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Chappie
(2015)
Album Cover Art
Co-Composed and Produced by:

Co-Composed and Designed by:
Steve Mazzaro
Andrew Kawczynski
Tom Holkenborg
Labels Icon
LABEL & RELEASE DATE
Varèse Sarabande
(March 10th, 2015)
Availability Icon
ALBUM AVAILABILITY
Limited U.S. release, available only through one online outlet at the time of release. The digital album, also limited, was available a week prior to the CD album. The CD eventually became available through a wider distribution.
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   Availability | Viewer Ratings | Comments | Track Listings | Notes
Buy it... if you're game for a Hans Zimmer resurrection of vintage Vangelis synthetics en route to a highly discordant representation of humanity's future.

Avoid it... if you expect Zimmer to follow the logical method of playing opposite to audience expectations, his choice not to address the titular robot with clearly organic elements a blatant opportunity missed.
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EDITORIAL REVIEW
FILMTRACKS TRAFFIC RANK: #1,171
WRITTEN 3/8/15
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Zimmer
Zimmer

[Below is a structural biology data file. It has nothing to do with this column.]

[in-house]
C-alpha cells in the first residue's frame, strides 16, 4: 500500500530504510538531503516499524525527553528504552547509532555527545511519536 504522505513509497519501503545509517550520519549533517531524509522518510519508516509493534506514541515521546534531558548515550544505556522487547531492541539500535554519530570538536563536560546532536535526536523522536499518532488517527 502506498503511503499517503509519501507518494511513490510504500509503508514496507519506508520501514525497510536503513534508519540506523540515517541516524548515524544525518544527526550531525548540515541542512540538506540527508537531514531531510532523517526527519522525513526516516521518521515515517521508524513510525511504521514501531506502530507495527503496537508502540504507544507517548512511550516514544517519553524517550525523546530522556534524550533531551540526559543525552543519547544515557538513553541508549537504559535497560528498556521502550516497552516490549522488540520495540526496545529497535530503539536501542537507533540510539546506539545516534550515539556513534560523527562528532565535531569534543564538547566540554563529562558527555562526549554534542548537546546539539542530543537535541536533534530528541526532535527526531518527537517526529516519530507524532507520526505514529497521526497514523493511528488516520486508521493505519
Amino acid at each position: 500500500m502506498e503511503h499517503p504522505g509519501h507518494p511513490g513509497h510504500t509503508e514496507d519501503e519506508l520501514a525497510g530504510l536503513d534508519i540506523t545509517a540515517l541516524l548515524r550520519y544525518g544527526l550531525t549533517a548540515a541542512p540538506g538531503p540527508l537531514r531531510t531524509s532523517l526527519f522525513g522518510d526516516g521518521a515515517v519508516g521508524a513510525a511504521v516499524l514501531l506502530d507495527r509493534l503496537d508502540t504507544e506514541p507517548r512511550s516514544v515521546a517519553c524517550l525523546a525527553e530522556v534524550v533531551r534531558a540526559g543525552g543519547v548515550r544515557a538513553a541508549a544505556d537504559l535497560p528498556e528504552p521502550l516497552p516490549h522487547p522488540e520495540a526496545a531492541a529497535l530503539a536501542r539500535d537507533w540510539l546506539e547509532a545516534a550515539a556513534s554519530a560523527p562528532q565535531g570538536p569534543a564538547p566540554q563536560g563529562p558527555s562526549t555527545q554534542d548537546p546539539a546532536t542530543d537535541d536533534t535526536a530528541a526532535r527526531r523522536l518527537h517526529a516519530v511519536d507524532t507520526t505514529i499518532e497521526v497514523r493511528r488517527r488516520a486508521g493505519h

Chappie: (Hans Zimmer/Various) If anyone doubts writer and director Neill Blomkamp's obsession with the topics of artificial intelligence and societal unrest in Johannesburg, South Africa, then you'll be convinced otherwise by 2015's Chappie, a science-fiction venture meant to once again challenge the definition of humanity. The special effects master-turned-director once again attempts to address concepts basically touched upon in District 9 and other prior works, with only marginal success. The narratives of his films suffer against the concentration on visual elements; in the case of Chappie, the near future sees robots replace the police force in crime-ridden Johannesburg. As this is happening, their designer creates one variant that can feel emotions and form opinions, and this one robot, the titular "Chappie," is the focus of the film as it imprints upon a human mother, experiences fear and pain and loss, and eventually (and predictably) becomes the most human character in the movie. While members of the South African hip-hop group Die Antwoord play major roles in the film, Blomkamp also brings in veterans Sigourney Weaver and Hugh Jackman as antagonists to cement the establishment as evil. In many ways, the film is a juxtaposition of Blade Runner and A.I. Artificial Intelligence, striving for the bleak dystopia of the former while embracing the more familial heartstrings of the latter. That comparison becomes important when analyzing the music for Chappie, written not by one of Hans Zimmer's plethora of younger clones but instead by the popular composer himself (with the aid of Steve Mazzaro and Andrew Kawczynski, not to mention the usual crew of less official contributors). Calling his gang of artists "The Chappie Elektrik Synthphonia" this time, Zimmer commented that Blomkamp was "a director who encourages us mad boffins to drag out forty-year old analogue synthesizers and lets us spend days fiddling in lab-coats with patch-cables, blowing up valves and transistors." He took the opportunity to write his first entirely synthetic score in decades, clearly embracing the Vangelis Blade Runner method of addressing futuristic robot/human law enforcement relations with electronic discord. The result is not surprising, and, more than in some of the composer's other works, you can hear Zimmer's own musical voice reflected in the softer sequences while the action portions devolve into a mess of electronic dance deconstruction possibly guided by his contributors.